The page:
Keyword
in
Collection
Date
to
Houston Voice, No. 749, March 3, 1995
File 024
Citation
MLA
APA
Chicago/Turabian
Houston Voice, No. 749, March 3, 1995 - File 024. 1995-03-03. University of Houston Libraries. University of Houston Digital Library. Web. August 12, 2020. https://digital.lib.uh.edu/collection/montrose/item/331/show/325.

Disclaimer: This is a general citation for reference purposes. Please consult the most recent edition of your style manual for the proper formatting of the type of source you are citing. If the date given in the citation does not match the date on the digital item, use the more accurate date below the digital item.

(1995-03-03). Houston Voice, No. 749, March 3, 1995 - File 024. Montrose Voice. University of Houston Libraries. Retrieved from https://digital.lib.uh.edu/collection/montrose/item/331/show/325

Disclaimer: This is a general citation for reference purposes. Please consult the most recent edition of your style manual for the proper formatting of the type of source you are citing. If the date given in the citation does not match the date on the digital item, use the more accurate date below the digital item.

Houston Voice, No. 749, March 3, 1995 - File 024, 1995-03-03, Montrose Voice, University of Houston Libraries, accessed August 12, 2020, https://digital.lib.uh.edu/collection/montrose/item/331/show/325.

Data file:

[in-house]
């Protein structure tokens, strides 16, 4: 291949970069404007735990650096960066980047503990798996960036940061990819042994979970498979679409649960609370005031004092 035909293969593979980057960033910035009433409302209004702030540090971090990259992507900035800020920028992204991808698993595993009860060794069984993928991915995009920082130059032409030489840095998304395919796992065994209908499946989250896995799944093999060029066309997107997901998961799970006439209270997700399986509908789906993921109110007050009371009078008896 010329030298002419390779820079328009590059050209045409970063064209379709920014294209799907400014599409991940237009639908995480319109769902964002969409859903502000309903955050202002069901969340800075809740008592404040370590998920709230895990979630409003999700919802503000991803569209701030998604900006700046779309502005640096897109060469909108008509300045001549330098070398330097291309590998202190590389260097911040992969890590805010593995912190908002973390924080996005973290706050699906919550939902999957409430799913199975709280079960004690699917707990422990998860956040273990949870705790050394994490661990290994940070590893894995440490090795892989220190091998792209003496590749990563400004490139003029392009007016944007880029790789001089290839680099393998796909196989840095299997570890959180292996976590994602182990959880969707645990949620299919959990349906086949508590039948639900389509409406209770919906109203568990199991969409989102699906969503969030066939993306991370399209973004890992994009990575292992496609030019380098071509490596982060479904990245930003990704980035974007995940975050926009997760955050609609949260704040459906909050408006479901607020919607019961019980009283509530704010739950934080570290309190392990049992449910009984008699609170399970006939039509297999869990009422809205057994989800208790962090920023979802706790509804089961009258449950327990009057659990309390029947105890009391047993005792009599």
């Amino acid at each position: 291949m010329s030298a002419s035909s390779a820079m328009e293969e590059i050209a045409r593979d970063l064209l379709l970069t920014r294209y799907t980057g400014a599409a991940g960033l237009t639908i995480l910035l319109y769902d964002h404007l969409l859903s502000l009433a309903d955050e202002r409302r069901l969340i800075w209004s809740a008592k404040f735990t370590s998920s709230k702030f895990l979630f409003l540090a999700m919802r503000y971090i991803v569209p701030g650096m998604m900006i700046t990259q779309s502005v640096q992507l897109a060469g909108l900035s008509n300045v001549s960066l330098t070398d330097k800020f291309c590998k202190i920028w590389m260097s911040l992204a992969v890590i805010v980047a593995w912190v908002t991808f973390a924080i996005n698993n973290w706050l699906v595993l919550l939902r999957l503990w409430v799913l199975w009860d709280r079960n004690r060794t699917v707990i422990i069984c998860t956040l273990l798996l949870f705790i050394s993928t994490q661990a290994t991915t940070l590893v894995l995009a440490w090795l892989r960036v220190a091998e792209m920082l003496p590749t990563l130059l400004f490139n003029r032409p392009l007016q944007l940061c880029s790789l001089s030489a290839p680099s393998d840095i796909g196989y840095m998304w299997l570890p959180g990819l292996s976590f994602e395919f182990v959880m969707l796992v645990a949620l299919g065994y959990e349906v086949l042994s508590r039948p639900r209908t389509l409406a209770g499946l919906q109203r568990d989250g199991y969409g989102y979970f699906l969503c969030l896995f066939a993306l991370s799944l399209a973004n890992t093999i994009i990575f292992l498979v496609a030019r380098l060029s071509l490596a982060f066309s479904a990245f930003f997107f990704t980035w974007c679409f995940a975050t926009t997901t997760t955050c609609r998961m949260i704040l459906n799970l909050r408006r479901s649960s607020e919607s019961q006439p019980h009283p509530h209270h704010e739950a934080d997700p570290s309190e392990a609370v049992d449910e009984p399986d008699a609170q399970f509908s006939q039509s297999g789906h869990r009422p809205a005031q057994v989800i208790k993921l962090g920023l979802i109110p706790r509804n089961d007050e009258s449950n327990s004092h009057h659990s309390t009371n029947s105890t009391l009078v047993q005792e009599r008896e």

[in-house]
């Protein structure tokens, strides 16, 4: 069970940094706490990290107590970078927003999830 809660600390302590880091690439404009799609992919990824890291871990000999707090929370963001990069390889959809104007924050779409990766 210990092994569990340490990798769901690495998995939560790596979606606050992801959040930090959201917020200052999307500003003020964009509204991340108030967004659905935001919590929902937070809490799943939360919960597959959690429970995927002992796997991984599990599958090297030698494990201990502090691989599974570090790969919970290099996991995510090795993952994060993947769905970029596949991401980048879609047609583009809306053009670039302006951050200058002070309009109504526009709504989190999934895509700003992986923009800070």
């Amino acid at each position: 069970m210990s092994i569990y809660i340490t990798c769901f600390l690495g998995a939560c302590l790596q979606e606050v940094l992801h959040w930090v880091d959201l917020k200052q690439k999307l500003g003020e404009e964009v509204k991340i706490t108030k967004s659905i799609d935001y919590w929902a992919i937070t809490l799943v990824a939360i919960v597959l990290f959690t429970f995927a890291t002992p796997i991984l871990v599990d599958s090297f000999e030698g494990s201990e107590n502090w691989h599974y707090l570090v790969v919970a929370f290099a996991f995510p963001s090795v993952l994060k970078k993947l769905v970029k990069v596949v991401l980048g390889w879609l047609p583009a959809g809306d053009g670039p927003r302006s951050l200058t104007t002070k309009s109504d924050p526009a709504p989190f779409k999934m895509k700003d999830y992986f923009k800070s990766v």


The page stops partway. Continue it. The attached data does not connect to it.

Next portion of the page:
Disclaimer: This is a general citation for reference purposes. Please consult the most recent edition of your style manual for the proper formatting of the type of source you are citing. If the date given in the citation does not match the date on the digital item, use the more accurate date below the digital item.

URL
Embed Image
Compound Item Description
Title Houston Voice, No. 749, March 3, 1995
Contributor
  • Darbonne, Sheri Cohen
Publisher Window Media
Date March 3, 1995
Language English
Subject
  • LGBTQ community
  • LGBTQ people
  • Gay liberation movement
Place
  • Houston, Texas
Genre
  • newspapers
Type
  • Text
Identifier OCLC: 31485329
Collection
  • University of Houston Libraries Special Collections
  • LGBT Research Collection
  • Montrose Voice
Rights In Copyright
Note This item was digitized from materials loaned by the Gulf Coast Archive and Museum (GCAM).
Item Description
Title File 024